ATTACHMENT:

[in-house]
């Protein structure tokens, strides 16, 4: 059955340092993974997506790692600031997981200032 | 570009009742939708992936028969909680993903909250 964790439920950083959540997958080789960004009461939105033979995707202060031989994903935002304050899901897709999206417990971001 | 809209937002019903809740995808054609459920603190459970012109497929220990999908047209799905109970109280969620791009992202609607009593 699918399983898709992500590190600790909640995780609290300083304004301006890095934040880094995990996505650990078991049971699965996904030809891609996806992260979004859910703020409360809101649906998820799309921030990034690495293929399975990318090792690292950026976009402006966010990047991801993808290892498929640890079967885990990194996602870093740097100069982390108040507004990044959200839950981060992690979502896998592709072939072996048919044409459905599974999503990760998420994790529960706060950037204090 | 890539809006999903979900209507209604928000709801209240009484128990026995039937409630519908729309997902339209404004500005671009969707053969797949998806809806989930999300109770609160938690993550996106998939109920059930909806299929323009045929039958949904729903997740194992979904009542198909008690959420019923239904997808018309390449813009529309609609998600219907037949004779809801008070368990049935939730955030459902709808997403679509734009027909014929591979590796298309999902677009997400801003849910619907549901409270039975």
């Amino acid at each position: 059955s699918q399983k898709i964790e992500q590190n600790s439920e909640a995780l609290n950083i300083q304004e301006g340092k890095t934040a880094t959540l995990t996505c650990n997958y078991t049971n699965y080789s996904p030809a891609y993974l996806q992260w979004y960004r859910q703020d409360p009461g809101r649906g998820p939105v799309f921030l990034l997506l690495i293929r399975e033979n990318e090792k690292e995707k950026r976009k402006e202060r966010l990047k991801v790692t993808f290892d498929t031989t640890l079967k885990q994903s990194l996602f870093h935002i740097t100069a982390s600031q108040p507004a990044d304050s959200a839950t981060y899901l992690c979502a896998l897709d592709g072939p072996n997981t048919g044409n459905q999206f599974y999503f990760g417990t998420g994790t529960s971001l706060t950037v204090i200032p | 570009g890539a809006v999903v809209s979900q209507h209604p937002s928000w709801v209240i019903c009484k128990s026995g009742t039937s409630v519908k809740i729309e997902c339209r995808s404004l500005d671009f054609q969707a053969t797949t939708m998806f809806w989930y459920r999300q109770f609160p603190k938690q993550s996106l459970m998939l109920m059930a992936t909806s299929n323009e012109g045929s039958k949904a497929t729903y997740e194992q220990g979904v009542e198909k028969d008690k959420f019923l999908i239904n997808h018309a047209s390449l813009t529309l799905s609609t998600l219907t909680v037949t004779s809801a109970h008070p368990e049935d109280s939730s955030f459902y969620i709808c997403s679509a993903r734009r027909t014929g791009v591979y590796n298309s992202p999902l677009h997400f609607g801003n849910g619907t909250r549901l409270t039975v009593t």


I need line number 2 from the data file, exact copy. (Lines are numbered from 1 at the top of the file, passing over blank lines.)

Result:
């Protein structure tokens, strides 16, 4: 059955340092993974997506790692600031997981200032 | 570009009742939708992936028969909680993903909250 964790439920950083959540997958080789960004009461939105033979995707202060031989994903935002304050899901897709999206417990971001 | 809209937002019903809740995808054609459920603190459970012109497929220990999908047209799905109970109280969620791009992202609607009593 699918399983898709992500590190600790909640995780609290300083304004301006890095934040880094995990996505650990078991049971699965996904030809891609996806992260979004859910703020409360809101649906998820799309921030990034690495293929399975990318090792690292950026976009402006966010990047991801993808290892498929640890079967885990990194996602870093740097100069982390108040507004990044959200839950981060992690979502896998592709072939072996048919044409459905599974999503990760998420994790529960706060950037204090 | 890539809006999903979900209507209604928000709801209240009484128990026995039937409630519908729309997902339209404004500005671009969707053969797949998806809806989930999300109770609160938690993550996106998939109920059930909806299929323009045929039958949904729903997740194992979904009542198909008690959420019923239904997808018309390449813009529309609609998600219907037949004779809801008070368990049935939730955030459902709808997403679509734009027909014929591979590796298309999902677009997400801003849910619907549901409270039975």